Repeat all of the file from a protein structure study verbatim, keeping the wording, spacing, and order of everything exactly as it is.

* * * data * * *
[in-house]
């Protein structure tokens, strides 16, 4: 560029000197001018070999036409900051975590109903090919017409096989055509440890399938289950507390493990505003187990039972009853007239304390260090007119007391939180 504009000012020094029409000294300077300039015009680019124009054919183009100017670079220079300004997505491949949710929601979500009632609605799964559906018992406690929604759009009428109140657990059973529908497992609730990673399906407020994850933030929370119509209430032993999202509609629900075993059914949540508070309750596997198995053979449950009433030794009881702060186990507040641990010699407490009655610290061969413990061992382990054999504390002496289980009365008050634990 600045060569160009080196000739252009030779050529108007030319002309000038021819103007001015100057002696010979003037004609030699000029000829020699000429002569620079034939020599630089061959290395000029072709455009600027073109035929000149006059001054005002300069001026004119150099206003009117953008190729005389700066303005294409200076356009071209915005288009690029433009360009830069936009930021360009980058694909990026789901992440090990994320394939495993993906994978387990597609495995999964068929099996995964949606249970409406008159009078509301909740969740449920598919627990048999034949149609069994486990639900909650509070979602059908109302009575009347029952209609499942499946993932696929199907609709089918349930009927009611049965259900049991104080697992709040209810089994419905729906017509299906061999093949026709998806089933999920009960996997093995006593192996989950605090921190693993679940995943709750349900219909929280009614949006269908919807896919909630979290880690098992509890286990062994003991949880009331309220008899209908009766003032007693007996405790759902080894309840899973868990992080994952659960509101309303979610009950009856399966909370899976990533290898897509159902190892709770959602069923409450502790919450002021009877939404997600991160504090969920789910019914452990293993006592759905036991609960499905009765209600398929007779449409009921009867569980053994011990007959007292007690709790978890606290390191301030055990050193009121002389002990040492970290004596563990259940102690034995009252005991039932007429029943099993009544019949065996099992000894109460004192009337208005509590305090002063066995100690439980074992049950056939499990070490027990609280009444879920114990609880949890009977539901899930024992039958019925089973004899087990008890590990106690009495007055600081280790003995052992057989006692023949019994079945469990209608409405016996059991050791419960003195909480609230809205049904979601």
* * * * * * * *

[in-house]
């Protein structure tokens, strides 16, 4: 560029000197001018070999036409900051975590109903090919017409096989055509440890399938289950507390493990505003187990039972009853007239304390260090007119007391939180 504009000012020094029409000294300077300039015009680019124009054919183009100017670079220079300004997505491949949710929601979500009632609605799964559906018992406690929604759009009428109140657990059973529908497992609730990673399906407020994850933030929370119509209430032993999202509609629900075993059914949540508070309750596997198995053979449950009433030794009881702060186990507040641990010699407490009655610290061969413990061992382990054999504390002496289980009365008050634990 600045060569160009080196000739252009030779050529108007030319002309000038021819103007001015100057002696010979003037004609030699000029000829020699000429002569620079034939020599630089061959290395000029072709455009600027073109035929000149006059001054005002300069001026004119150099206003009117953008190729005389700066303005294409200076356009071209915005288009690029433009360009830069936009930021360009980058694909990026789901992440090990994320394939495993993906994978387990597609495995999964068929099996995964949606249970409406008159009078509301909740969740449920598919627990048999034949149609069994486990639900909650509070979602059908109302009575009347029952209609499942499946993932696929199907609709089918349930009927009611049965259900049991104080697992709040209810089994419905729906017509299906061999093949026709998806089933999920009960996997093995006593192996989950605090921190693993679940995943709750349900219909929280009614949006269908919807896919909630979290880690098992509890286990062994003991949880009331309220008899209908009766003032007693007996405790759902080894309840899973868990992080994952659960509101309303979610009950009856399966909370899976990533290898897509159902190892709770959602069923409450502790919450002021009877939404997600991160504090969920789910019914452990293993006592759905036991609960499905009765209600398929007779449409009921009867569980053994011990007959007292007690709790978890606290390191301030055990050193009121002389002990040492970290004596563990259940102690034995009252005991039932007429029943099993009544019949065996099992000894109460004192009337208005509590305090002063066995100690439980074992049950056939499990070490027990609280009444879920114990609880949890009977539901899930024992039958019925089973004899087990008890590990106690009495007055600081280790003995052992057989006692023949019994079945469990209608409405016996059991050791419960003195909480609230809205049904979601």